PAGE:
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Stretching Out: Resolutions for the Gymnastics World
(41 votes, average 2.85 out of 5)

With the 2011 season still several weeks away, there is plenty of time to make a few New Year's resolutions. So I humbly offer the following list for the world of gymnastics.

Aliya Mustafina/RUS: I don't mean to be picky, and it may feel uncomfortable at first, but you will endear yourself to even more fans if you smile more often. I realize how stressful it can be to carry an entire team on your back, but that pressure should subside this year.

Kohei Uchimura/JPN: The sport has rarely seen someone of your technical brilliance and attention to detail. When I look through countless photos of you for stories in IG, I simply never see your toes unpointed or legs apart. Everything is always impossibly perfect … from the neck down, that is. Kohei, please get a haircut. If you become the first male gymnast to win a third world all-around title this year, people will want to see your whole face.

FIG Women's Technical Committee: Find a way to give Execution scores in the mid- to high-9s again. There has to be a way for technique and artistry to battle effectively against tricks and acrobatics. But right now, it's not a fair fight.

FIG Men's Technical Committee: Less is more. If you insist on retaining a 10-skill D-score, then impose a limit of 15 skills to achieve that quota. And if 15 skills are not enough to accommodate 10 value elements, then drop to eight like the women did. After all, there is only so much chalk in the world.

FIG Executive Committee: Abolish the age limit. It has caused more negative P.R. this year than the sport can handle. Plus, we gymnastics journalists want to write tired phrases like "the team was an interesting mix of youth and experience" again.

People's Republic of Korea: Where to start? If you fudge the birth date of a gymnast, make sure she doesn't have a twin sister on the national team. Because of your oversight with Hong Su Jong's birth year(s), fans will not be able to see your other incredible gymnasts, such as male vaulter Ri Se Gwang, at the next worlds and Olympics.

Excessive Celebrators: It's a penalty in college football, and I hope judges are deducting for it in gymnastics. I don't care how well you think you performed, your routine is not officially complete until you stand erect with arms up. Respect for the sport dictates that you should then turn toward the judges and present yourself. Then, if you feel the need to applaud your own routine, knock yourself out (but only if you just did something special).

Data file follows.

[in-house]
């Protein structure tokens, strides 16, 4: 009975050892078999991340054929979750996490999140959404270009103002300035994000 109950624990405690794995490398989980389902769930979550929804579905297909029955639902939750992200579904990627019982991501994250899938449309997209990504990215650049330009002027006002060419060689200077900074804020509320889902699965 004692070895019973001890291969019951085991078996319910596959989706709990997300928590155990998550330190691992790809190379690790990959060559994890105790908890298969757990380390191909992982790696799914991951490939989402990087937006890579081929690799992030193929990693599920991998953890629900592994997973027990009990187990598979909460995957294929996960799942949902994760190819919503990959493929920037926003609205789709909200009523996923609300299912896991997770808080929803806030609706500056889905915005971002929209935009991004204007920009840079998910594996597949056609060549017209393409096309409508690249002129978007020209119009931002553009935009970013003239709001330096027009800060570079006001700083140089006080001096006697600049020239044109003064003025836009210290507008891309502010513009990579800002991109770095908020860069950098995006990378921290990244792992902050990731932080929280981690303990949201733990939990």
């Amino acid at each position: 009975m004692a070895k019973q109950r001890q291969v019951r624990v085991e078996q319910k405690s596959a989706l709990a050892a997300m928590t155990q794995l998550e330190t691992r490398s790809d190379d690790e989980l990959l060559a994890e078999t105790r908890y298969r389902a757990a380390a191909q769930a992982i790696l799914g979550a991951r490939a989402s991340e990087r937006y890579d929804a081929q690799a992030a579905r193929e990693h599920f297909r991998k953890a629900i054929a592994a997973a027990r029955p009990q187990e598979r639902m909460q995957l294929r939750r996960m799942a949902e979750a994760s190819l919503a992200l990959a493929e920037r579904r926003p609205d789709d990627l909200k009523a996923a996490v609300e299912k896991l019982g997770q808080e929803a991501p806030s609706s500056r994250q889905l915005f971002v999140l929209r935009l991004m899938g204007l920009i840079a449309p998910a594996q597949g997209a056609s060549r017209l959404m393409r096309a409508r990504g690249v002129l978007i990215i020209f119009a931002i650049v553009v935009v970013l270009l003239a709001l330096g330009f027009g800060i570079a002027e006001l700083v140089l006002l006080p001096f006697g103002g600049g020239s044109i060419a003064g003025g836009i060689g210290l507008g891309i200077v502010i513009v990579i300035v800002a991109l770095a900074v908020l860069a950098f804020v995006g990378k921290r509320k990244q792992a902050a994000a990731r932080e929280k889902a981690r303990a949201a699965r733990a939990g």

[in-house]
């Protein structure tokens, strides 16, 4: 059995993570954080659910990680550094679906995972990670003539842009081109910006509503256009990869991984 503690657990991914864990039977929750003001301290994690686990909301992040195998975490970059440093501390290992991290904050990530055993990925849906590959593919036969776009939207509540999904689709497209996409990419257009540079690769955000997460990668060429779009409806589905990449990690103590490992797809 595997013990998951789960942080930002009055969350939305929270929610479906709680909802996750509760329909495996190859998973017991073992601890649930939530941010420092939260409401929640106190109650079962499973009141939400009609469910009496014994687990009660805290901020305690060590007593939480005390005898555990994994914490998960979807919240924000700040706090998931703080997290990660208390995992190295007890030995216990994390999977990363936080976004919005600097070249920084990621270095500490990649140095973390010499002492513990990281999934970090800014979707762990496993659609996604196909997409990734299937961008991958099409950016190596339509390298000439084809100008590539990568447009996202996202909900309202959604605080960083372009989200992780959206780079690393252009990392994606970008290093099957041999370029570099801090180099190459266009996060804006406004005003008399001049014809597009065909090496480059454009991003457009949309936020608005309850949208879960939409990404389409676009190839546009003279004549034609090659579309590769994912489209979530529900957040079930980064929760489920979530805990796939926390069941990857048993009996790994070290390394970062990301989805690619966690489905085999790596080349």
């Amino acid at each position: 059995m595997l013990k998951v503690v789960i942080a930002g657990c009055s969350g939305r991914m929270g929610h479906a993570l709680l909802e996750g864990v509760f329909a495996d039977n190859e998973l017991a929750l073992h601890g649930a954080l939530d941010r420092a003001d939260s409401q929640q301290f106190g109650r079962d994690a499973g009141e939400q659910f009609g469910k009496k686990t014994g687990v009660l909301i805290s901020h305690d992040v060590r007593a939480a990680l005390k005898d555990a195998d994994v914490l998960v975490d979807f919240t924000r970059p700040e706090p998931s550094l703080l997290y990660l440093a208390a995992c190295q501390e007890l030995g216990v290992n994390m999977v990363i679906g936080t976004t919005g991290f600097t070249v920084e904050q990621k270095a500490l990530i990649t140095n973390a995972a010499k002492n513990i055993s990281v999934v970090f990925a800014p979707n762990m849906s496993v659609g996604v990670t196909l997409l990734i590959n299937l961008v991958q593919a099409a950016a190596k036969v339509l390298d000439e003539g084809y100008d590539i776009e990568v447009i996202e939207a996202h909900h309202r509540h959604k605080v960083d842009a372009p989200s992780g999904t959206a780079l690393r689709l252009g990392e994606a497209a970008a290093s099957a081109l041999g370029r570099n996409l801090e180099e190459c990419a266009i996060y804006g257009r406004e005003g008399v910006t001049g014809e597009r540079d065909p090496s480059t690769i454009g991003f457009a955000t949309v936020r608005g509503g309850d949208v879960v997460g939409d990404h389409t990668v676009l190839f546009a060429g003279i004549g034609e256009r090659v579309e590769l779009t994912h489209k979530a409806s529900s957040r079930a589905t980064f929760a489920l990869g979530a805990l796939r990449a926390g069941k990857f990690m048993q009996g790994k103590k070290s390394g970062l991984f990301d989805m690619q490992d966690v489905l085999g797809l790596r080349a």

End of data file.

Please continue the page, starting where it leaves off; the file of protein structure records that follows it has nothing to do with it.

Impatient Gymnasts: Similar to the entry above, your dismount or vault landing is not complete until you stand up straight with heels together (focus forward), regardless of how many steps were necessary to achieve this position. It is a deduction to land in a squat and then quickly pivot toward the judges. It's cute when a Level 4 does it, but for an elite? Absolutely unforgivable!

Men's NCAA Gymnastics: Do whatever it takes to make every dual meet meaningful, especially the ones between David and Goliath. If that means adopting a radical new scoring system, DO IT, before it's too late.

Women's NCAA Gymnastics: Now that the overall performance level is higher than 10 years ago, start rewarding for a little extra difficulty.

Jonathan Horton/USA: Spend as much time swinging pommel horse as you do playing video games. OK, maybe not that much, but after an unbelievable turnaround from 2009 to 2010, you're one routine away from a shinier all-around medal (although a world bronze is not too shabby).

Nikolai Kuksenkov/UKR: Train harder, complain less. If you think you should have beaten Jonathan Horton at the 2010 worlds, then prove it the next time you face him. It's not as if Horton had the home advantage in Rotterdam.

Octavian Bellu/ROU: Find a new strategy for your team on uneven bars, and practice it all day, every day, until you get some results. If the Russians can teach all their gymnasts a Maloney with a half turn, so can you.

Danell Leyva, Yin Alvarez/USA: Keep doing what you're doing. I'll take a coach who hugs over one that scolds any day. Yin, I realize people think your sideline contortions are a distraction, but they are unique and entertaining. And anything that enlivens the crowd at a men's gymnastics meet is a good thing.

Paul Hamm/USA: Health. And maybe forgo that stutz to one rail on parallel bars for this comeback.

Now, who did I miss?

Comments (26)add comment

Nico said:

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Aliya's smile?
Of all the things about Mustafina to pick on, you complain about her lack of smiling? Really, that should be the least of her worries considering the poor execution of many of her skills. Her twisting form should've been the first thing to pick on!
 
January 07, 2011
Votes: +1

Dwight said:

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I said I didn't mean to be picky, didn't I?
 
January 07, 2011
Votes: -1

Fraser said:

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Lol, Alicia won on vault even though she was an "impatient gymnast", i didnt know if they got a deduction for that or not, now i know. Thanks.smilies/grin.gif
 
January 07, 2011
Votes: -2

Dwight said: